Yesterday in Church, someone asked, “So, who will be called as the next Apostle?” I responded with great certitude, “Merrill Bateman.” Of course, I have no idea whether Elder Bateman will become the next Apostle, but former BYU Presidents have a good track record in that regard. Actually, I didn’t find the question all that interesting because I know so few people who are legitimate candidates that the likelihood of my guessing correctly is close to zero. Only when another member of the ward suggested the name of someone I knew — someone not currently a General Authority, but who has reputedly “positioned himself” for such a calling — did I begin to contemplate the selection process.
Let me make a few things clear. First, I believe that Apostles are called of God. Second, the fact that new Apostles tend to be well known to the current Apostles does not diminish my faith in God’s hand. And third, I have no doubt that some people attempt to position themselves for such callings, though I have only limited notions of how one would accomplish that.
One of my earliest experiences with the calling of Apostles in 1984, when Russell M. Nelson and Dallin H. Oaks were called. At the time, I was on a mission in Austria, so my memory of this may be hazy, but I recall this being something of a surprise, given that both were then outside of the upper echelons of the Church hierarchy. And I have heard more than one person opine that these callings were intended as a (subtle?) rebuke to the then-members of the Seventy, who were allegedly busy speculating amongst themselves about succession to the apostleship.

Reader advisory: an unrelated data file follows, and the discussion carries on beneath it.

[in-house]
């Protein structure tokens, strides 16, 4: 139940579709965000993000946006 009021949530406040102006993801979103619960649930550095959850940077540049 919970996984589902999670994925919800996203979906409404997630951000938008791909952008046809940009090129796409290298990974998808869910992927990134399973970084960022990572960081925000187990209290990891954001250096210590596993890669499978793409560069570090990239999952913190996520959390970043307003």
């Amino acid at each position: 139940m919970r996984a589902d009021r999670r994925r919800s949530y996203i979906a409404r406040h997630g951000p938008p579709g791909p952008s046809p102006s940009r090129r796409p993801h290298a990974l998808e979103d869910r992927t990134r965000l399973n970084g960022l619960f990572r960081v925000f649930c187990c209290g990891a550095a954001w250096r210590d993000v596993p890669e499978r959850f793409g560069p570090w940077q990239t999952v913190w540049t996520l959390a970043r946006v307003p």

Such behavior, of course, is a big no-no in the Church. Since my first days at a member, I have heard people say that we should not aspire to leadership positions, a topic explored in an entirely original manner by Nate below. Although I have embraced this idea, sometimes with too much enthusiasm, I wonder why this should be the case. In government and industry, leaders are developed and honed through competition. Why not in Church leadership? Does the refusal of the Church to encourage competition according to Gospel standards mean that Church leaders tend to develop ideas about leadership from the world’s standards, perhaps emphasizing efficiency in administration over spirituality?